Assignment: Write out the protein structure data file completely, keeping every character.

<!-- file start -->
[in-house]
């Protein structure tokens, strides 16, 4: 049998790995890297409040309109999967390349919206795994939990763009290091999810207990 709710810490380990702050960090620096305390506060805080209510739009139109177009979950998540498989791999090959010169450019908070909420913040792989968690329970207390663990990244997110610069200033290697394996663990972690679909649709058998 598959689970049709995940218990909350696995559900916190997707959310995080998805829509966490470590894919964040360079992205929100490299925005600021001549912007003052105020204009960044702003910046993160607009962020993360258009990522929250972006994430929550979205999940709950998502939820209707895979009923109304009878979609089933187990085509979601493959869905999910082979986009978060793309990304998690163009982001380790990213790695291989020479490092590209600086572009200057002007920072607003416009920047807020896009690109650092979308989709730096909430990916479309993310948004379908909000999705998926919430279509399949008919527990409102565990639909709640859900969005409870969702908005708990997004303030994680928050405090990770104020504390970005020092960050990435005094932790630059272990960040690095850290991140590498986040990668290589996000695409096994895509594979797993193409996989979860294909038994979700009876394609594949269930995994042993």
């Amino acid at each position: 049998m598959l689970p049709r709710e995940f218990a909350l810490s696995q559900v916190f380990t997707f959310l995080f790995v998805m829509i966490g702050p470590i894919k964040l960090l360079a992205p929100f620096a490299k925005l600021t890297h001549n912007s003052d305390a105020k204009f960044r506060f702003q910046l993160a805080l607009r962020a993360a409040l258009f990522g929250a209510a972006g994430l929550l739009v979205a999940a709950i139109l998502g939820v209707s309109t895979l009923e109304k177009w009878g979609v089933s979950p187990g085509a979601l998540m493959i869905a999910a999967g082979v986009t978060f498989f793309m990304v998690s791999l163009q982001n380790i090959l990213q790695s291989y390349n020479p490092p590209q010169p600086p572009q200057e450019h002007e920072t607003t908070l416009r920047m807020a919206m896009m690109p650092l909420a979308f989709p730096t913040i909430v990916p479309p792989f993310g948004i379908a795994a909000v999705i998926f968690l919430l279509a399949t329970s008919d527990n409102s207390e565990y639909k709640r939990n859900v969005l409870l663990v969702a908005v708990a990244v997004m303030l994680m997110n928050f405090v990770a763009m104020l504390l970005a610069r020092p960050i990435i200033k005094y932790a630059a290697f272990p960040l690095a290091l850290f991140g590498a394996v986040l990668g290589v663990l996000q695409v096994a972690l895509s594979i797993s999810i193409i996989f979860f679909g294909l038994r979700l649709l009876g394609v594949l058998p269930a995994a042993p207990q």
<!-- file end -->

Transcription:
[in-house]
């Protein structure tokens, strides 16, 4: 049998790995890297409040309109999967390349919206795994939990763009290091999810207990 709710810490380990702050960090620096305390506060805080209510739009139109177009979950998540498989791999090959010169450019908070909420913040792989968690329970207390663990990244997110610069200033290697394996663990972690679909649709058998 598959689970049709995940218990909350696995559900916190997707959310995080998805829509966490470590894919964040360079992205929100490299925005600021001549912007003052105020204009960044702003910046993160607009962020993360258009990522929250972006994430929550979205999940709950998502939820209707895979009923109304009878979609089933187990085509979601493959869905999910082979986009978060793309990304998690163009982001380790990213790695291989020479490092590209600086572009200057002007920072607003416009920047807020896009690109650092979308989709730096909430990916479309993310948004379908909000999705998926919430279509399949008919527990409102565990639909709640859900969005409870969702908005708990997004303030994680928050405090990770104020504390970005020092960050990435005094932790630059272990960040690095850290991140590498986040990668290589996000695409096994895509594979797993193409996989979860294909038994979700009876394609594949269930995994042993």
């Amino acid at each position: 049998m598959l689970p049709r709710e995940f218990a909350l810490s696995q559900v916190f380990t997707f959310l995080f790995v998805m829509i966490g702050p470590i894919k964040l960090l360079a992205p929100f620096a490299k925005l600021t890297h001549n912007s003052d305390a105020k204009f960044r506060f702003q910046l993160a805080l607009r962020a993360a409040l258009f990522g929250a209510a972006g994430l929550l739009v979205a999940a709950i139109l998502g939820v209707s309109t895979l009923e109304k177009w009878g979609v089933s979950p187990g085509a979601l998540m493959i869905a999910a999967g082979v986009t978060f498989f793309m990304v998690s791999l163009q982001n380790i090959l990213q790695s291989y390349n020479p490092p590209q010169p600086p572009q200057e450019h002007e920072t607003t908070l416009r920047m807020a919206m896009m690109p650092l909420a979308f989709p730096t913040i909430v990916p479309p792989f993310g948004i379908a795994a909000v999705i998926f968690l919430l279509a399949t329970s008919d527990n409102s207390e565990y639909k709640r939990n859900v969005l409870l663990v969702a908005v708990a990244v997004m303030l994680m997110n928050f405090v990770a763009m104020l504390l970005a610069r020092p960050i990435i200033k005094y932790a630059a290697f272990p960040l690095a290091l850290f991140g590498a394996v986040l990668g290589v663990l996000q695409v096994a972690l895509s594979i797993s999810i193409i996989f979860f679909g294909l038994r979700l649709l009876g394609v594949l058998p269930a995994a042993p207990q």